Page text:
Dave Bittner: [00:07:24]  What's the phishbait most commonly used in the wild? What subject lines to the hoods think you, friend, are going to swallow hook, line and sinker? KnowBe4 says it's seeing these - SharePoint, approaching SharePoint Site Storage Limit, Microsoft, Anderson Hauck has shared a Whiteboard with you, Office 365, medium-severity alert, unusual volume of file deletion, FedEx, correct address needed for your package delivery, USPS, your digital receipt is ready, Twitter, your Twitter account has been locked, Google, please complete the required steps, Cash App, your account has been closed, Coinbase, important; please resolve error now, and would you mind taking a look at this invoice? Would I mind? Yes. Yes, I would. What do these exhibit? That the phish tend to bite from fear, from greed, or out of a desire to cooperate.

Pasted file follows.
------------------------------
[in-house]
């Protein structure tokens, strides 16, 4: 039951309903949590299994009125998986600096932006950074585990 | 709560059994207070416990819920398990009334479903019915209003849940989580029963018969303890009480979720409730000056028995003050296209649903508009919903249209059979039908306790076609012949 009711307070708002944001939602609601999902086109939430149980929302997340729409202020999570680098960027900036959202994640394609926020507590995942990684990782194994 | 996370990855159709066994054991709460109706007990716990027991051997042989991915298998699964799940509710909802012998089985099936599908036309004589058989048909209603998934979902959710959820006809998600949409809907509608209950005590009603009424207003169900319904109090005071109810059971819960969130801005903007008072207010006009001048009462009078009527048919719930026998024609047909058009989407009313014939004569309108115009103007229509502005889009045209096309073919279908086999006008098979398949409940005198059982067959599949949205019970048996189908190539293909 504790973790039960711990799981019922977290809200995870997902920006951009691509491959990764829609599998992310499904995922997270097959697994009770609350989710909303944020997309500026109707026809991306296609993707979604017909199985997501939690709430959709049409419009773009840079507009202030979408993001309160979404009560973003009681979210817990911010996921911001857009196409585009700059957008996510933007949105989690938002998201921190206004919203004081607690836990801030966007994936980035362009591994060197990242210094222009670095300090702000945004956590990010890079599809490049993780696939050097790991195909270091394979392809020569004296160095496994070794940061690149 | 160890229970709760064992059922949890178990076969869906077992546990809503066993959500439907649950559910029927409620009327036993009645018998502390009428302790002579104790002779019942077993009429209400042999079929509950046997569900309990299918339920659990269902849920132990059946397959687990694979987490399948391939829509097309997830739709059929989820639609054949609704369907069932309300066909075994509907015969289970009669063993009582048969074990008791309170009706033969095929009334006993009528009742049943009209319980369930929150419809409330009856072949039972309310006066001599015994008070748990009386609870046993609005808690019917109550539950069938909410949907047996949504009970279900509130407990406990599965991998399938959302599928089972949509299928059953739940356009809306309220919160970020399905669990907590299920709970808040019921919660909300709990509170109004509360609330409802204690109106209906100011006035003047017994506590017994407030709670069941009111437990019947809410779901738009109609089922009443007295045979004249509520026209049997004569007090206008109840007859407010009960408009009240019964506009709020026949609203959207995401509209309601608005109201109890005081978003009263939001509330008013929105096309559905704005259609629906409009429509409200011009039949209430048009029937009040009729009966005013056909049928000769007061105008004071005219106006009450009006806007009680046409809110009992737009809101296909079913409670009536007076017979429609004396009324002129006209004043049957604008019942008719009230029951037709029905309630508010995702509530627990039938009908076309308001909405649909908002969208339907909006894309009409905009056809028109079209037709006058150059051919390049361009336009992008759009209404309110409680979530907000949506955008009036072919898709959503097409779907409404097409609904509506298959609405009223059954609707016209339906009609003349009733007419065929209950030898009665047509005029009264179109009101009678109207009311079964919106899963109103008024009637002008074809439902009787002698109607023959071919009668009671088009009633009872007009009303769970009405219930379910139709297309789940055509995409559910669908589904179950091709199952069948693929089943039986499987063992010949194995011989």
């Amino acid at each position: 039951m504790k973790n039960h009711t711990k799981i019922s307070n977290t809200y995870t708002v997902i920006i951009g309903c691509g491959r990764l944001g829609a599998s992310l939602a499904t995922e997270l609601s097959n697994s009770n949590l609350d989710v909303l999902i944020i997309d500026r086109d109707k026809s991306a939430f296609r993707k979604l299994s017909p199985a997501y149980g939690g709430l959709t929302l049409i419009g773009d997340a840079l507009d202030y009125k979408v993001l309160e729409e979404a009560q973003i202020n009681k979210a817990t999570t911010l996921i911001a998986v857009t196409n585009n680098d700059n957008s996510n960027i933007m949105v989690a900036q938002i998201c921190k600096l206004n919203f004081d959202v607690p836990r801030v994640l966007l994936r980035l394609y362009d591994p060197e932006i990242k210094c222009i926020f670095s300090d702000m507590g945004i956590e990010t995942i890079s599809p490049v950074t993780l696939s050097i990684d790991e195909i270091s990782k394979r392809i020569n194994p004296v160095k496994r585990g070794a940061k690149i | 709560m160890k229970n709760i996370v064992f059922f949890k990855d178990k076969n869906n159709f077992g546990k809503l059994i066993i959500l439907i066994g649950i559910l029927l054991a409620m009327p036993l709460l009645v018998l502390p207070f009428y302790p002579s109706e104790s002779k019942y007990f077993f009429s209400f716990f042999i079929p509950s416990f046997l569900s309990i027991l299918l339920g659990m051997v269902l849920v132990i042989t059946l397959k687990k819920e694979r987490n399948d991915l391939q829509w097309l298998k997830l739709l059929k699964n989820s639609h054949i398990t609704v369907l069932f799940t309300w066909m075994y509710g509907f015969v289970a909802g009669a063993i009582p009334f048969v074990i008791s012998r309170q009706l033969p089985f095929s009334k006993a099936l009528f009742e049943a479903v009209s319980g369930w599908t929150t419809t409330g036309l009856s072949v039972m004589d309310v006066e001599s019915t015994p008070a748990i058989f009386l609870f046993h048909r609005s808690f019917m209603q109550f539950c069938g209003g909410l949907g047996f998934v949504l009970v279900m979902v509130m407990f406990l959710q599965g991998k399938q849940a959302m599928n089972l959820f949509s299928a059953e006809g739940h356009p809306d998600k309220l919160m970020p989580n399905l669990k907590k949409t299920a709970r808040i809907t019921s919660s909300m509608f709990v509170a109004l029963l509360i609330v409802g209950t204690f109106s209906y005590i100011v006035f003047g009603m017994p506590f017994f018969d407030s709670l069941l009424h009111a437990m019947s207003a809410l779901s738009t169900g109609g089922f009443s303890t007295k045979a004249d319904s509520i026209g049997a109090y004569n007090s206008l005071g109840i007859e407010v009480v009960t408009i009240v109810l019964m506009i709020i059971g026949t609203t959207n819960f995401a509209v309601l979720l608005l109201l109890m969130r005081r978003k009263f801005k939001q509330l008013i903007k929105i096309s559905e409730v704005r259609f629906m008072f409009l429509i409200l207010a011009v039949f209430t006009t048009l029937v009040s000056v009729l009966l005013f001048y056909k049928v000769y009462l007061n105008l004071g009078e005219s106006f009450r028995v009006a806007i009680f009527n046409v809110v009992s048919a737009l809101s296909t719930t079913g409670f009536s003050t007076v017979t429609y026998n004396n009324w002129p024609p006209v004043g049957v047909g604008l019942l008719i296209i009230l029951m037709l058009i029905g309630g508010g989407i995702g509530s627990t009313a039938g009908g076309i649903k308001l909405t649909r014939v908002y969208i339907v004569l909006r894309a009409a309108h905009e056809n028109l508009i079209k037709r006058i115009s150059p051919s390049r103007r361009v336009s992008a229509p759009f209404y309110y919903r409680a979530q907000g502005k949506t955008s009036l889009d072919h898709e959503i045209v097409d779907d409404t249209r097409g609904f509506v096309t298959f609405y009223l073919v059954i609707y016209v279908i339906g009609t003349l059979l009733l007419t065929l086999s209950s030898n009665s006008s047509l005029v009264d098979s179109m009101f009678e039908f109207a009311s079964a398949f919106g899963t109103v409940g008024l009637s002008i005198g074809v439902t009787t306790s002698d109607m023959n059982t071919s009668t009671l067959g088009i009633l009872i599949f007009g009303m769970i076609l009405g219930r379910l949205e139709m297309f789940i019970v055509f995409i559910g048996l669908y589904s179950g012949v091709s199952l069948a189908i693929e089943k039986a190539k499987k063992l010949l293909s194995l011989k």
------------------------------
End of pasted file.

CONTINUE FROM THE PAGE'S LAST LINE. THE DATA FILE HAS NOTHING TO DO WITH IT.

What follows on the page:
Dave Bittner: [00:08:19]  And finally, we close with another bit of good news. Bitdefender has released a descriptor for Paradise ransomware. Bravo, Bitdefender. 

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Dave Bittner: [00:09:59]  And joining me once again is Emily Wilson. She's the VP of research at Terbium Labs. Emily, I know something that you all have been tracking with the work you do with fraud and identity protection and so on is tracking this development of synthetic identity detection. What are you looking at when it comes to that? 

Emily Wilson: [00:10:20]  So to give your listeners just a quick reminder, synthetic identities are identities that are pieced together using either components from multiple real IDs or some combination of real IDs and fake information. And so synthetic IDs might, for example, mean using a real address, someone else's date of birth, for example, and perhaps the Social Security number of a child or a Social that hasn't been issued yet. And so with that composite information, then, a criminal might go and apply for credit, for example, and try and open a credit card or create a credit profile in some way. And if we think about that situation and say, well, surely they must flag that and say, you know, a 3-month-old can't possibly be trying to take out a $10,000 loan, you might hope that. But as with so many things in this space, that's simply not true.